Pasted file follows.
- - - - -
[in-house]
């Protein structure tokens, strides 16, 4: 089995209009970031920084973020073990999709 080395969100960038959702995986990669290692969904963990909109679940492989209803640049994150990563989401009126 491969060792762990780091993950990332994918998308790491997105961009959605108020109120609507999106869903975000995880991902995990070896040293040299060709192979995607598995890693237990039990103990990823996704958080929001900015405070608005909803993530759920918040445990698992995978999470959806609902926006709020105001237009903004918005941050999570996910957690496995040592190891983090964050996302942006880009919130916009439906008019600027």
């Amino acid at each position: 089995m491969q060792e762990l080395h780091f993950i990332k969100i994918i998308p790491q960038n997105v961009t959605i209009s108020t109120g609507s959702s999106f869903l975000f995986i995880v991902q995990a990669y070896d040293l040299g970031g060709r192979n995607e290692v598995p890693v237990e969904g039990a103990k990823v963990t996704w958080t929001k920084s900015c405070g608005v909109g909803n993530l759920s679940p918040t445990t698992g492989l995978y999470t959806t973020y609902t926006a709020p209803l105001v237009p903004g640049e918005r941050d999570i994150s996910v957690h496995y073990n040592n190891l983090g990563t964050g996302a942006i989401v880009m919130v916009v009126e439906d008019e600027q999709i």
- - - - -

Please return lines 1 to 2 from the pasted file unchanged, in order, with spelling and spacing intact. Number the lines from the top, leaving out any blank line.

[in-house]
């Protein structure tokens, strides 16, 4: 089995209009970031920084973020073990999709 080395969100960038959702995986990669290692969904963990909109679940492989209803640049994150990563989401009126 491969060792762990780091993950990332994918998308790491997105961009959605108020109120609507999106869903975000995880991902995990070896040293040299060709192979995607598995890693237990039990103990990823996704958080929001900015405070608005909803993530759920918040445990698992995978999470959806609902926006709020105001237009903004918005941050999570996910957690496995040592190891983090964050996302942006880009919130916009439906008019600027």